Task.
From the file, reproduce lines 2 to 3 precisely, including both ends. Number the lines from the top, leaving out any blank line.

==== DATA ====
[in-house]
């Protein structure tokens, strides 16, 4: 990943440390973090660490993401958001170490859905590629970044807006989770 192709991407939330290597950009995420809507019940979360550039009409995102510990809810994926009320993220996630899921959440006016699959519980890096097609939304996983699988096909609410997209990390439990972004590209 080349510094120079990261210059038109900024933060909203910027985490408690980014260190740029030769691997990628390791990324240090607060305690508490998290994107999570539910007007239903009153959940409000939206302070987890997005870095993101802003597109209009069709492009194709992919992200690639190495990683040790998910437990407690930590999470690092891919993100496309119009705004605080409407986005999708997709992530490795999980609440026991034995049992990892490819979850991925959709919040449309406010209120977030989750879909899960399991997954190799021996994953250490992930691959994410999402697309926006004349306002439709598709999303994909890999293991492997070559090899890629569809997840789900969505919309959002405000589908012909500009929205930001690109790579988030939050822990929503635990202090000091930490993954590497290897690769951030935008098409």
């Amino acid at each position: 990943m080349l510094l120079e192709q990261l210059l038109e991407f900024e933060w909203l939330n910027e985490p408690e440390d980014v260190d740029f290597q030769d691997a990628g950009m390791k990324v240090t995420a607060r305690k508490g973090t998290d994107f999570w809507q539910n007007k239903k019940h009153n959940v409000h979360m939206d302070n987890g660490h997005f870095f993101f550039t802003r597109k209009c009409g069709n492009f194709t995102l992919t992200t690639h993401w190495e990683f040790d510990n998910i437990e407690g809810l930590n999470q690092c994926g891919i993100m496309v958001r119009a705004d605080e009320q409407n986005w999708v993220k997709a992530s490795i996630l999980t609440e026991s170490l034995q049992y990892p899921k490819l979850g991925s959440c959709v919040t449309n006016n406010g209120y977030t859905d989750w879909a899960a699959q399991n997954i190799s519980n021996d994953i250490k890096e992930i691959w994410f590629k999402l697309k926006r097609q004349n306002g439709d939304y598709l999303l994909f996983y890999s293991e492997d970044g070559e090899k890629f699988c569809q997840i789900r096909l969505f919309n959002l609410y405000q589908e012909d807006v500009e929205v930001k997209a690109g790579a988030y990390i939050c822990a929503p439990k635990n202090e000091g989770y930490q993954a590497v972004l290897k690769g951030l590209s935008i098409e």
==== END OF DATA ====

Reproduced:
């Protein structure tokens, strides 16, 4: 990943440390973090660490993401958001170490859905590629970044807006989770 192709991407939330290597950009995420809507019940979360550039009409995102510990809810994926009320993220996630899921959440006016699959519980890096097609939304996983699988096909609410997209990390439990972004590209 080349510094120079990261210059038109900024933060909203910027985490408690980014260190740029030769691997990628390791990324240090607060305690508490998290994107999570539910007007239903009153959940409000939206302070987890997005870095993101802003597109209009069709492009194709992919992200690639190495990683040790998910437990407690930590999470690092891919993100496309119009705004605080409407986005999708997709992530490795999980609440026991034995049992990892490819979850991925959709919040449309406010209120977030989750879909899960399991997954190799021996994953250490992930691959994410999402697309926006004349306002439709598709999303994909890999293991492997070559090899890629569809997840789900969505919309959002405000589908012909500009929205930001690109790579988030939050822990929503635990202090000091930490993954590497290897690769951030935008098409």
């Amino acid at each position: 990943m080349l510094l120079e192709q990261l210059l038109e991407f900024e933060w909203l939330n910027e985490p408690e440390d980014v260190d740029f290597q030769d691997a990628g950009m390791k990324v240090t995420a607060r305690k508490g973090t998290d994107f999570w809507q539910n007007k239903k019940h009153n959940v409000h979360m939206d302070n987890g660490h997005f870095f993101f550039t802003r597109k209009c009409g069709n492009f194709t995102l992919t992200t690639h993401w190495e990683f040790d510990n998910i437990e407690g809810l930590n999470q690092c994926g891919i993100m496309v958001r119009a705004d605080e009320q409407n986005w999708v993220k997709a992530s490795i996630l999980t609440e026991s170490l034995q049992y990892p899921k490819l979850g991925s959440c959709v919040t449309n006016n406010g209120y977030t859905d989750w879909a899960a699959q399991n997954i190799s519980n021996d994953i250490k890096e992930i691959w994410f590629k999402l697309k926006r097609q004349n306002g439709d939304y598709l999303l994909f996983y890999s293991e492997d970044g070559e090899k890629f699988c569809q997840i789900r096909l969505f919309n959002l609410y405000q589908e012909d807006v500009e929205v930001k997209a690109g790579a988030y990390i939050c822990a929503p439990k635990n202090e000091g989770y930490q993954a590497v972004l290897k690769g951030l590209s935008i098409e």